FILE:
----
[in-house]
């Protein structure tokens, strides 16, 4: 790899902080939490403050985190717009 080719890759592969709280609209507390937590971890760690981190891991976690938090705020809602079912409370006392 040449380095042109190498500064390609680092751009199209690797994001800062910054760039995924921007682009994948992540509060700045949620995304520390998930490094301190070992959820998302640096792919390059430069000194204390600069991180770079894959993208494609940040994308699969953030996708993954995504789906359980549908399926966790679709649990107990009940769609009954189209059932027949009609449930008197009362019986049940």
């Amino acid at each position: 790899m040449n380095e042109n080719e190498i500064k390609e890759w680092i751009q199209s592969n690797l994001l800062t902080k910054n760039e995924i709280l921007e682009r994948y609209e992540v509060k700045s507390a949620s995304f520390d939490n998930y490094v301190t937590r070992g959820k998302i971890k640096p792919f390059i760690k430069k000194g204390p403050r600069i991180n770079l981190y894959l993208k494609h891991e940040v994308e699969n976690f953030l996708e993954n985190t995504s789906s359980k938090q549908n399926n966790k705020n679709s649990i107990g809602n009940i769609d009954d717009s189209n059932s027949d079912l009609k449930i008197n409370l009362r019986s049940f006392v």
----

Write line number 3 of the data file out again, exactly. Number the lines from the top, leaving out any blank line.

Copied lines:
């Amino acid at each position: 790899m040449n380095e042109n080719e190498i500064k390609e890759w680092i751009q199209s592969n690797l994001l800062t902080k910054n760039e995924i709280l921007e682009r994948y609209e992540v509060k700045s507390a949620s995304f520390d939490n998930y490094v301190t937590r070992g959820k998302i971890k640096p792919f390059i760690k430069k000194g204390p403050r600069i991180n770079l981190y894959l993208k494609h891991e940040v994308e699969n976690f953030l996708e993954n985190t995504s789906s359980k938090q549908n399926n966790k705020n679709s649990i107990g809602n009940i769609d009954d717009s189209n059932s027949d079912l009609k449930i008197n409370l009362r019986s049940f006392v």